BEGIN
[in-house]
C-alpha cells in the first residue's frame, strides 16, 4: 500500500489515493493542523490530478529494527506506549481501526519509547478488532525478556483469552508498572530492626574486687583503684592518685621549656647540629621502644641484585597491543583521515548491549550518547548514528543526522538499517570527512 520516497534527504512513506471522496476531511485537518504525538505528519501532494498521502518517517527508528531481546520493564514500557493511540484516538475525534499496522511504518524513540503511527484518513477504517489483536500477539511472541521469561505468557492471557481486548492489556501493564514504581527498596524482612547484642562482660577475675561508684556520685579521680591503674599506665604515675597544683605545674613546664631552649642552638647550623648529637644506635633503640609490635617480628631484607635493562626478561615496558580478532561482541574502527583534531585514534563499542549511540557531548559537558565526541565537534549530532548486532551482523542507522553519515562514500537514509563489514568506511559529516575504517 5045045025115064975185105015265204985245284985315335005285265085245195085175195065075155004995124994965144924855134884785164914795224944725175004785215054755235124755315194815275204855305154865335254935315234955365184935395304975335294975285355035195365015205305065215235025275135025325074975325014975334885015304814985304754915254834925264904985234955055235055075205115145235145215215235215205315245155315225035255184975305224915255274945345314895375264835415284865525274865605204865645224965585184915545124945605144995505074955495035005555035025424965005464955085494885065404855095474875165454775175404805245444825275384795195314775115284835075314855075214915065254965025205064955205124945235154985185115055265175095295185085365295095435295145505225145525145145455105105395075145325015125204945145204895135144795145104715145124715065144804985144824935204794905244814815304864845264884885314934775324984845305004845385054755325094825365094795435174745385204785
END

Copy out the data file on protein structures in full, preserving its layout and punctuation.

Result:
[in-house]
C-alpha cells in the first residue's frame, strides 16, 4: 500500500489515493493542523490530478529494527506506549481501526519509547478488532525478556483469552508498572530492626574486687583503684592518685621549656647540629621502644641484585597491543583521515548491549550518547548514528543526522538499517570527512 520516497534527504512513506471522496476531511485537518504525538505528519501532494498521502518517517527508528531481546520493564514500557493511540484516538475525534499496522511504518524513540503511527484518513477504517489483536500477539511472541521469561505468557492471557481486548492489556501493564514504581527498596524482612547484642562482660577475675561508684556520685579521680591503674599506665604515675597544683605545674613546664631552649642552638647550623648529637644506635633503640609490635617480628631484607635493562626478561615496558580478532561482541574502527583534531585514534563499542549511540557531548559537558565526541565537534549530532548486532551482523542507522553519515562514500537514509563489514568506511559529516575504517 5045045025115064975185105015265204985245284985315335005285265085245195085175195065075155004995124994965144924855134884785164914795224944725175004785215054755235124755315194815275204855305154865335254935315234955365184935395304975335294975285355035195365015205305065215235025275135025325074975325014975334885015304814985304754915254834925264904985234955055235055075205115145235145215215235215205315245155315225035255184975305224915255274945345314895375264835415284865525274865605204865645224965585184915545124945605144995505074955495035005555035025424965005464955085494885065404855095474875165454775175404805245444825275384795195314775115284835075314855075214915065254965025205064955205124945235154985185115055265175095295185085365295095435295145505225145525145145455105105395075145325015125204945145204895135144795145104715145124715065144804985144824935204794905244814815304864845264884885314934775324984845305004845385054755325094825365094795435174745385204785